Welcome to our second weekly round-up of health news! Last week, we talked about the ongoing dispute about junior doctors’ contract renegotiations and the strikes that had broken out the week before, as well as the proposed ‘sugar tax’ in NHS cafes and restaurants.


The NHS could be set to undergo yet more reforms

The NHS could be set to undergo yet more reforms

The NHS is in the news again this week, as Green Party MP Caroline Lucas has been campaigning for NHS reform that would reverse a number of the most significant recent changes to the NHS, including the changes to junior doctors’ contracts that led to strikes this month. Her proposals would also attempt to reverse the trend of privatization in the NHS, abolishing NHS trusts and NHS foundation trusts. It has been backed in the past by leader of the Labour party, Jeremy Corbyn. If the proposals were to go through, they would lead to major changes in the structure of the NHS.

The NHS has also been in the spotlight with the very sad story of the death of one-year-old baby William Mead. William died of sepsis following a chest infection in December of 2014, and a report this week from NHS England has identified that both his GP and a call to NHS 111 failed to diagnose him properly. Sepsis is, effectively, an extreme reaction of the body’s immune system where it responds to an infection by going into ‘overdrive’, causing swelling, inflammation, and blood clots throughout the body. In William’s case, his body had this response to a prolonged chest infection, causing him to die of blood poisoning. Yesterday, Health Secretary Jeremy Hunt apologised to William’s family and urged that the NHS will learn lessons from William’s death.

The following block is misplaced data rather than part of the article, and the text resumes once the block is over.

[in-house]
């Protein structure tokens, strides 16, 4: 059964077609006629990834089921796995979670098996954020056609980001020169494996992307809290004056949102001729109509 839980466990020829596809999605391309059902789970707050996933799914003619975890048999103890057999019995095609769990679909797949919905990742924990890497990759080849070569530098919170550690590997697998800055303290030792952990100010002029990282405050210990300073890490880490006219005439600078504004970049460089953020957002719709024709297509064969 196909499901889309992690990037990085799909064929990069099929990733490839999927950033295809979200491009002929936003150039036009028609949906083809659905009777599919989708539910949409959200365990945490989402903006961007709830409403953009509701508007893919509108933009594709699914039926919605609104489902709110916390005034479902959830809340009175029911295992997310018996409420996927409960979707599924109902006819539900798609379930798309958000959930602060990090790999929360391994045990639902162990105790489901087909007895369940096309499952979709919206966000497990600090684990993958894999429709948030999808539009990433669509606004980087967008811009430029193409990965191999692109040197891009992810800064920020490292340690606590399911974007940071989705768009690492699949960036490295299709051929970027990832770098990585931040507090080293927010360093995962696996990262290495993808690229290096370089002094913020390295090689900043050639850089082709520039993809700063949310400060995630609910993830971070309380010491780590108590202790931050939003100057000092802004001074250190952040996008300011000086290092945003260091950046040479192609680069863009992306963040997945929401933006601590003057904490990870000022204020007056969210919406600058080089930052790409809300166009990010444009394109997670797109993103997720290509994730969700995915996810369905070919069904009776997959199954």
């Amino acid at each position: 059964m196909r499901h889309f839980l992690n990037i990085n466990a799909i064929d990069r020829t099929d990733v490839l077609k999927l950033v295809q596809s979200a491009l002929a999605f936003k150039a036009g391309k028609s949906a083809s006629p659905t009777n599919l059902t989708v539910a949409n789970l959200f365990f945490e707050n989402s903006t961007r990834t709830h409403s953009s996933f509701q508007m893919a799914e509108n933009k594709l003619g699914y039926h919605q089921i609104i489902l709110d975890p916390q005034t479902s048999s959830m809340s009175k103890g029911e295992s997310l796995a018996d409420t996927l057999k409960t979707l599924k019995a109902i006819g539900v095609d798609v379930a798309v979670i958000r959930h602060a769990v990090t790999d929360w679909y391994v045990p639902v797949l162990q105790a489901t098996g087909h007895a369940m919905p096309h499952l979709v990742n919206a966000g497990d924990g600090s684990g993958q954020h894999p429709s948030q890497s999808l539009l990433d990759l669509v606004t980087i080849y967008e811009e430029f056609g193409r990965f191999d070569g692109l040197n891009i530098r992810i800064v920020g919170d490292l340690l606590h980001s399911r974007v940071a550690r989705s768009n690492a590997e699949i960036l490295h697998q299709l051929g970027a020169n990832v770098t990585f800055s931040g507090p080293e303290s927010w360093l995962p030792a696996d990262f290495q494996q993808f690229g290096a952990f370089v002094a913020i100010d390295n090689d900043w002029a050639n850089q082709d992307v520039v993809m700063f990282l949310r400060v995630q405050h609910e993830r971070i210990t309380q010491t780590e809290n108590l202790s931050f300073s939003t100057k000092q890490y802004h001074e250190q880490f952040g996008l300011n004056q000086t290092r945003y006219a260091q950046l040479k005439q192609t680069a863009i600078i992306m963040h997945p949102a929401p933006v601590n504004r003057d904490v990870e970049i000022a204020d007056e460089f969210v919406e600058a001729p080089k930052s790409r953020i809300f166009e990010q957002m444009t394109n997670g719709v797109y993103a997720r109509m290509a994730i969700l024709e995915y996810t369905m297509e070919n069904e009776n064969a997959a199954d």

The Zika Virus is expected to spread throughout the Americas

The Zika Virus is expected to spread throughout the Americas

Finally, there’s the news of the spread of the Zika virus in the Americas. The World Health Organization (WHO) warned yesterday that the virus is likely to spread throughout both South America and North America. At present, no treatment is available for the condition and, though most infected people display no symptoms, its biggest risks are in its effects on babies developing in the womb. Babies with the condition can be born with microcephaly – underdeveloped brains. Travellers are being warned to take special care to avoid contracting the disease.

Tell us what you think about these stories in the comments below: do your experiences with the NHS indicate that it is in need of reform? Have you had problems with the advice or diagnosis you have received from either your GP or NHS 111? And do you think we need to be worried about the Zika virus? Let’s talkhealth!



This is the talkhealth blog spot, where we post on a wide range of health conditions, topics, issues and concerns. We post when we see something that we believe is of interest to our visitors. Our posts do not reflect any particular view or standpoint of talkhealth, but are merely to raise attention and awareness.

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